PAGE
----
With these simple questions, we can more accurately give advice.

  8. #8
    DIY Senior Member mialynette2003's Avatar
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    Ditto, Did you take the hardness as PPM? If so, what tiped you off? I took it as GPG. Pologuy, Plese list the hardness in GPG. It makes a big difference on sizing the proper unit.

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    Water systems designer, R&D ditttohead's Avatar
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    Yeah, I am not sure why, I just assumed PPM, not GPG. If it is GPG then a softener would sure be nice! if it is ppm, then it would be more of a luxury item rather than almost required.

    If it is 56+ grains, then a 3 cu. ft. system would be the minimumum recommended size. Even that would be slightly undersized.

    A twin alternating unit might make more sense and it would be more efficient. It will probably cost about the same too.

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    DIY Senior Member Reach4's Avatar
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  11. #11
    DIY Senior Member mialynette2003's Avatar
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    Quote Originally Posted by ditttohead View Post
    Yeah, I am not sure why, I just assumed PPM, not GPG. If it is GPG then a softener would sure be nice! if it is ppm, then it would be more of a luxury item rather than almost required.

    If it is 56+ grains, then a 3 cu. ft. system would be the minimumum recommended size. Even that would be slightly undersized.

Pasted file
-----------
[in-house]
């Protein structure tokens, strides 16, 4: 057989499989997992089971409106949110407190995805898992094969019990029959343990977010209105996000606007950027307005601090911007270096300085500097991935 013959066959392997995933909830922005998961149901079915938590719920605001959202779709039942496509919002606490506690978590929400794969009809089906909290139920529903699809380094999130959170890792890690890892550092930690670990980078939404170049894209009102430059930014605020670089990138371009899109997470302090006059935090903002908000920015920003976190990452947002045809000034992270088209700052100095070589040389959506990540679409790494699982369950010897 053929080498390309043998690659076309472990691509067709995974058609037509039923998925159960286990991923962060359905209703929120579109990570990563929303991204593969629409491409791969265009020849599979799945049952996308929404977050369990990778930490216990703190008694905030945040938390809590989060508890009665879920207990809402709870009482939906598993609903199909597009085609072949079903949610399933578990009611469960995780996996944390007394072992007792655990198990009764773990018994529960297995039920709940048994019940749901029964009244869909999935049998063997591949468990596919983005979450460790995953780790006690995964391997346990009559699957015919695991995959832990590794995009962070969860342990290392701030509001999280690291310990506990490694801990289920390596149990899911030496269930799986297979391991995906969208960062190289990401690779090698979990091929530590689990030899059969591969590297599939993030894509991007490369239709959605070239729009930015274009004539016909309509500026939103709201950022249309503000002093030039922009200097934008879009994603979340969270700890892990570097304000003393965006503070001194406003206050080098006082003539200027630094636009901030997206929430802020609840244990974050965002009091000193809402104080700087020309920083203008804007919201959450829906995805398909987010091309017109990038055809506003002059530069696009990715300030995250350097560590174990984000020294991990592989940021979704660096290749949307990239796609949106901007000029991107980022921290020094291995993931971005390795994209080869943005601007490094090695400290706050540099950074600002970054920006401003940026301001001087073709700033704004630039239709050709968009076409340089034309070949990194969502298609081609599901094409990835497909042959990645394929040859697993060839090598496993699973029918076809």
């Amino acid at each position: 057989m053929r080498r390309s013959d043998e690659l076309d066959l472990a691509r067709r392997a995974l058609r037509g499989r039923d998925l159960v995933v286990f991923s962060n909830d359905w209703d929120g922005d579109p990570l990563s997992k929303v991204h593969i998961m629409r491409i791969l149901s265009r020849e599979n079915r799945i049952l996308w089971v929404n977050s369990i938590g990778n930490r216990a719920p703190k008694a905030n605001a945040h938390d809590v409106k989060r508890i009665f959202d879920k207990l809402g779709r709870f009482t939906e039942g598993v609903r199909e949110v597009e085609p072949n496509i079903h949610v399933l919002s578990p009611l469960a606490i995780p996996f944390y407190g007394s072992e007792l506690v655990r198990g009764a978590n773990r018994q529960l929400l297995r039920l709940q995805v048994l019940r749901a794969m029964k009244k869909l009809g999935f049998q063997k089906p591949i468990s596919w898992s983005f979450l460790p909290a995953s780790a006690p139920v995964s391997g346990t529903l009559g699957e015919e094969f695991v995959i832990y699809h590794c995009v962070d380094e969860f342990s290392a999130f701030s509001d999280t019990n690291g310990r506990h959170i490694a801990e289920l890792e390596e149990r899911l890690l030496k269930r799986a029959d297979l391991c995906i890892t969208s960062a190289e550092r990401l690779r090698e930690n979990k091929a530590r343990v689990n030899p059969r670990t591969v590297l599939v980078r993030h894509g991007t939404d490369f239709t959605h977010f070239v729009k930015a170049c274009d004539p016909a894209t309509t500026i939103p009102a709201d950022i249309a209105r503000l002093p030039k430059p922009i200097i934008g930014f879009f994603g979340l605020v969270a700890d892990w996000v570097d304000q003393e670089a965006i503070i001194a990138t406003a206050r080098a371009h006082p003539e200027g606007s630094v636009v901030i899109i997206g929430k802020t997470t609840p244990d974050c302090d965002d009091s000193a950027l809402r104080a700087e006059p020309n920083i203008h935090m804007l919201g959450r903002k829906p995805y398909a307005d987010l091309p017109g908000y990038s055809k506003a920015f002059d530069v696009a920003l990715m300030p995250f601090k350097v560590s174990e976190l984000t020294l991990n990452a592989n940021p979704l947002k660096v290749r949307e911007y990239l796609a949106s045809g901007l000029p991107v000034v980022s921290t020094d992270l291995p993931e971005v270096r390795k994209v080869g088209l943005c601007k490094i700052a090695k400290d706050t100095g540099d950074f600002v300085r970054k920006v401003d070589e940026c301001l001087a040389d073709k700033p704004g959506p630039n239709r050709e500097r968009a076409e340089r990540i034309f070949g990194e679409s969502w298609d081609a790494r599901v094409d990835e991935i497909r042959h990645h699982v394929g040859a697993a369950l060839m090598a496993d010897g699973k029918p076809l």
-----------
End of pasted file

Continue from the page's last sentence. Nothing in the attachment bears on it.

A twin alternating unit might make more sense and it would be more efficient. It will probably cost about the same too.
    I thought I might have missed something. These old eyes are getting worse each day. LOL

  12. #12
    DIY Junior Member Pologuy9906's Avatar
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    56 mg/l

    Ive been told i can use a simple double filter system with a 20 micron filter then a kdf 85 filter and my water would be fine. Ive also been told i needed a system in the range of 5000.

    My water is drinkable with no smell. I do see some staining in the toilet from the iron.

    I dont have a plumbing background so i'm not the most technical person. I'm trying to learn though

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    Water systems designer, R&D ditttohead's Avatar
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    56 MG/L would be very minimal hardness. BB filter systems on a three bath house is probably not a good idea. Is the color a concern? If the water is good and you only have a little staining in the toilets, try CLR or some other acid based cleaner, probably a lot cheaper than a whole house water system.

    I would recommend a small RO for your drinking water just to ensure that the water you are consuming is of very high quality.

    I am sure others here will have some different ideas. But, $5000 for treating water that is already fairly good...

  14. #14
    DIY Senior Member Reach4's Avatar
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    Quote Originally Posted by Pologuy9906 View Post
    56 mg/l
    You really should have said that before. mg/l is the same as ppm for hardness.

  15. #15
    DIY Junior Member Pologuy9906's Avatar
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    so i should only use a micron filter for the water i have? There is no smell. I'm really concerned about the pipes and washing machine. I'm a week away from having a wood gassifier boiler installed with 1000 gallons of storage.